About the Silence

(*) Paper presented a round table during I Congresso Paulista de Neurologia e Psiquiatria Infantil — USP — São Paulo, Brazil, on March 3rd, 1993
 
 

M. J. BENETTON
Firstly, Abstract this short presentation demonstrates the autistic patient's communication barrier made u p of objects, things, play-words that "accidentally" – by means of a powerful affection that surpasses such barrier _ end by turning these activities into instruments that bring the patient closer and enable building up the autistic patient's language, consequently, facilitating communication with him. Secondly, by means of a psychodynamic comprehension of this process in the therapist-patient relationship, it aims at presenting psychopedagogical attitudes developed during the activities with the purpose of making the articulation of the autistic patient's language between the "outer" and "inner" world possible.

 
 

Key words: Language, silence, communication, activities.
 
 

To Wittgenstein, the meaning of life is transmitted by the language. Not only this language presents the experience, but it also gives meaning to it. However, the language only makes sense if it is able to reveal from the inner to the outer world. Consequently, the language can represent facts and express emotions.

According to this philosophic concept, both logic and ethics re connected with what can be "shown" but not "said". Therefore, the language is neither the counterpoint to silence nor an argument for it.

This philosopher who is rather for "pragmatic" and "psychological" currents states that as the painter creates an artistic representation, we also create a language.

This is a good area for those who phenomenological have to deal with a silent body. According to Green, it is "a live body as regards life, but dead to consciousness". It is a body that doesn't manifest affection. That is why we can not speak in terms of a "body that speaks". It is therefore an autistic body.

The individual who is born in this silence or who has it early very little is shown and very little is said. It is exactly in this autistic barrier that intervention is designed. It is therefore necessary to consider that the "barrier is basically on our side", that the accidental thing is a "break in the affective silence encouraged by a powerful affection".2It is a powerful affection that surpasses the opposing power of the barrier and shows by means of objectives, things, games or words that had built up the barrier.

This first movement is illustrated here by parts of occupational therapy sessions with two patients. The first one used a barrier made up of objects-things and the second one was made up of words that were ceaselessly said.

A therapist who was under my supervision showed me the case of a child who handled a ball in a strange way. The boy used to knead it, to roll over it, he used to passe it from one hand to another so fast that it was surprising not to see it fall. He never kicked or threw it. Sometimes, he would leave and make it fall. The therapist would then take it and call him persistently trying to throw it to the boy who would not eve look at it. When the ball was on the floor between his legs, he used to take it frantically and pass it from one hand to another.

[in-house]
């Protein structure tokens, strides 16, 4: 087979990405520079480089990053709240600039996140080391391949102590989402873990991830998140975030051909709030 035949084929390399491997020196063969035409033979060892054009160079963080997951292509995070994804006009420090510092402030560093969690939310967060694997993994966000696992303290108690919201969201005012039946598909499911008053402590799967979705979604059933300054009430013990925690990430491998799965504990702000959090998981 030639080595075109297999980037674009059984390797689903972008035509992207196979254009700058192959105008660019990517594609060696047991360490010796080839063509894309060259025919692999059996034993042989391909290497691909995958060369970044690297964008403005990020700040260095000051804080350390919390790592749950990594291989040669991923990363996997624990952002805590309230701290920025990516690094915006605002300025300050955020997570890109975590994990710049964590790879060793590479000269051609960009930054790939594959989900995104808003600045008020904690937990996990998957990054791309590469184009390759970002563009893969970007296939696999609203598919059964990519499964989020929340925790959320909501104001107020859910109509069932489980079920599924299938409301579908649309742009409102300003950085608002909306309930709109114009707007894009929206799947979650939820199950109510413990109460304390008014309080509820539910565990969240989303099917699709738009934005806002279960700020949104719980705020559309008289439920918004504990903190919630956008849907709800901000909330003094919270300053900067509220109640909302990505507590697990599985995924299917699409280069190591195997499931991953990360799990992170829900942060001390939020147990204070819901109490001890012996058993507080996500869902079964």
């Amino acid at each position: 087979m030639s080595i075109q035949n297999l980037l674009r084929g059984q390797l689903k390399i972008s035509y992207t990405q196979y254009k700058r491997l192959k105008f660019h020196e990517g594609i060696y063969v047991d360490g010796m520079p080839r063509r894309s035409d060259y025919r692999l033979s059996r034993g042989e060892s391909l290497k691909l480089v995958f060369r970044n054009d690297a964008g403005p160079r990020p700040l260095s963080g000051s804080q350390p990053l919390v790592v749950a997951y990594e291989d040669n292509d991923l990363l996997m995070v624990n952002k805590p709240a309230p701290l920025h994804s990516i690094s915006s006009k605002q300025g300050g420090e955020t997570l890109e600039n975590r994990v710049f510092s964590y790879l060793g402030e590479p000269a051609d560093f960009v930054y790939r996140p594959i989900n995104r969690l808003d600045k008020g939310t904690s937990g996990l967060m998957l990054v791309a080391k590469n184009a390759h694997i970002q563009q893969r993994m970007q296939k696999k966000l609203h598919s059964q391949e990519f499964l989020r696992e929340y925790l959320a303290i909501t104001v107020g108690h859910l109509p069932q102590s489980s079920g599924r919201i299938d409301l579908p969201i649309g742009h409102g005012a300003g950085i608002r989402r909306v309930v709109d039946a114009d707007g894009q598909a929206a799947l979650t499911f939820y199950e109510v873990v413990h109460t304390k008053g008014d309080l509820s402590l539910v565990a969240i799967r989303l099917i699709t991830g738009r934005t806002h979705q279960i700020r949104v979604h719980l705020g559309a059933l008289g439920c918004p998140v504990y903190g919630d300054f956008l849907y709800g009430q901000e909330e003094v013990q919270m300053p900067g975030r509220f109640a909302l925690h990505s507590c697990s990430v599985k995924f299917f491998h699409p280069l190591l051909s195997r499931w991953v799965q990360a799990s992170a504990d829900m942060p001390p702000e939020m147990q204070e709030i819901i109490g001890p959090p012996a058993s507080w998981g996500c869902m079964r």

This was not the only strange thing in this child. Everything was strange. But we decided to start to talk about the ball because the therapist thought that such attitude could probably give satisfaction to the patient.

At that moment, we started to see that way of using the ball as a very particular way of playing. We tried to check the possibility of making the therapist participate in this game. The therapist had to learn how to pass the ball from one hand to another. Later, the ball started to be handled by four hands.

One day while those four hands were playing, the two player fell on the floor. The boy fell on the therapist's lap and the ball was between the two bodies. The ball was exactly between the therapist's breast and the boy's mouth. The boy started to suck it, lying his head on the therapist's arm.

During most sessions, after playing with the ball, the boy wanted to lie on the therapist's. But something different occurred on that day . Sucking the ball comfortably and calmly he didn't defecate or urinate on the therapist's lap as he usually did.

The other boy used to speak a lot. He spoke ceaselessly scribbling on the blackboard and repeating: "We are teaching this". "The maid is a tramp". "the plane goes to the station and there is an accident with the train and the train with the plane". "On his birthday, if someone breaks the telephone he will be punished and the police will be called". "Do you want mom?" "Is he going to destroy the monster?" And so on…

I attended many lessons sometimes with his parents. Lessons that were given by that "irritant teacher" who irritated us for being persistent.